So, the burning question that may be arising for you right now may be, "Why should I go to the trouble and expense of buying an external mic when my recorder already has one built in?" The simple answer is that maybe you shouldn't!

Depending on your needs you may get an adequate, perhaps even a more than adequate recording using the built-in mic. I find I get a substantially better recording when I use a E6i w/ my 'handheld' than when I use it's built-in mic. The E6i helps to attenuate the sound of my voice bouncing off the hard surfaces of the (typical yoga) room, as well as ambient sounds that may be present like the cycling on and off of mechanical equipment, air blowing through a/c vents, the tic and hum of ceiling fans, the buzz of fluorescent lighting, sounds from students (snoring coughing sneezing), ringing phones from adjacent rooms, and a variety of outside sounds filtering through windows, etc.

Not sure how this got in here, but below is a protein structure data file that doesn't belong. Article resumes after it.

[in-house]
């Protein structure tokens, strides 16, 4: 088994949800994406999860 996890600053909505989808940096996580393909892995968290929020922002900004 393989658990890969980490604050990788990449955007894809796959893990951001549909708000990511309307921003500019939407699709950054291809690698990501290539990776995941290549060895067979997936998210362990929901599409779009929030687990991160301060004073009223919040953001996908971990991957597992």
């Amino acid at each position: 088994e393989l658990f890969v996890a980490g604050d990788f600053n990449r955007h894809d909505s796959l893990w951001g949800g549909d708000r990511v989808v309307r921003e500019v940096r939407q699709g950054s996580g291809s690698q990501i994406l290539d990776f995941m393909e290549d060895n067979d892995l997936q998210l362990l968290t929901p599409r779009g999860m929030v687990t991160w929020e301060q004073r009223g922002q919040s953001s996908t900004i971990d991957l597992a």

In an iRest practice (and in life itself -- not that there's a difference between the two) all these sounds are simply objects arising in awareness to be welcomed. Neither good nor bad. The question comes down to, "What quality (a purely subjective preference) do I (not that there is really such thing as an 'I' beyond the chemical movement in the mind 'we' called thought) intend to make??" :)

w/ So Much Fun and Love,
William -- Anchor

Frequently Asked Questions

If you have a question about Audio Devices email us.

Questions: The problem I ran into was that if the recording was mono, when students played it back on an iPod the sound came out of only one ear bud. They found that distracting. Using the adapter I was able to fix the problem. I didn't even know there was one because I would check my recordings on the computer..and everything there sounded OK. I'd rather listen to Richard on the iPod! So, it took my students to point out the problem to me.

Answer: I use a Zoom H2 which is very high quality. Zit even does surround sound. Stereo is good for music. But do you really need stereo for voice, since your voice is mono?